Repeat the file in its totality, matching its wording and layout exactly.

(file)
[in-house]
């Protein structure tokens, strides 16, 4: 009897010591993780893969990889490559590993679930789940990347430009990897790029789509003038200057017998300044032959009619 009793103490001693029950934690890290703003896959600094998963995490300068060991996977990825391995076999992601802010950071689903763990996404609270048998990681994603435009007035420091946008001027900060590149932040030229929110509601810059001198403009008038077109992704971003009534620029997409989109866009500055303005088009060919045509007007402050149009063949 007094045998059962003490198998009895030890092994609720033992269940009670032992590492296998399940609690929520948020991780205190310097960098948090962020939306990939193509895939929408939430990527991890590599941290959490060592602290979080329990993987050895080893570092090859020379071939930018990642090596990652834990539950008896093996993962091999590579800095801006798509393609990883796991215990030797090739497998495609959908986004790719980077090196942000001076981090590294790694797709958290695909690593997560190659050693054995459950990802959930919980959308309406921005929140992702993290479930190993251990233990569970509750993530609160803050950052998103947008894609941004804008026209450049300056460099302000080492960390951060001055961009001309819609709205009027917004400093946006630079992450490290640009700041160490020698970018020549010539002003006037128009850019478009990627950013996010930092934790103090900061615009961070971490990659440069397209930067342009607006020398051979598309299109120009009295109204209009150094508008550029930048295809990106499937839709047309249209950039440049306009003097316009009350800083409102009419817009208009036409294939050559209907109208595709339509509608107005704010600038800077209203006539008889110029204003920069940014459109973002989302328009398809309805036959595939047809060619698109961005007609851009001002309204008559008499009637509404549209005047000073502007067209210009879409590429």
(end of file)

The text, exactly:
[in-house]
């Protein structure tokens, strides 16, 4: 009897010591993780893969990889490559590993679930789940990347430009990897790029789509003038200057017998300044032959009619 009793103490001693029950934690890290703003896959600094998963995490300068060991996977990825391995076999992601802010950071689903763990996404609270048998990681994603435009007035420091946008001027900060590149932040030229929110509601810059001198403009008038077109992704971003009534620029997409989109866009500055303005088009060919045509007007402050149009063949 007094045998059962003490198998009895030890092994609720033992269940009670032992590492296998399940609690929520948020991780205190310097960098948090962020939306990939193509895939929408939430990527991890590599941290959490060592602290979080329990993987050895080893570092090859020379071939930018990642090596990652834990539950008896093996993962091999590579800095801006798509393609990883796991215990030797090739497998495609959908986004790719980077090196942000001076981090590294790694797709958290695909690593997560190659050693054995459950990802959930919980959308309406921005929140992702993290479930190993251990233990569970509750993530609160803050950052998103947008894609941004804008026209450049300056460099302000080492960390951060001055961009001309819609709205009027917004400093946006630079992450490290640009700041160490020698970018020549010539002003006037128009850019478009990627950013996010930092934790103090900061615009961070971490990659440069397209930067342009607006020398051979598309299109120009009295109204209009150094508008550029930048295809990106499937839709047309249209950039440049306009003097316009009350800083409102009419817009208009036409294939050559209907109208595709339509509608107005704010600038800077209203006539008889110029204003920069940014459109973002989302328009398809309805036959595939047809060619698109961005007609851009001002309204008559008499009637509404549209005047000073502007067209210009879409590429």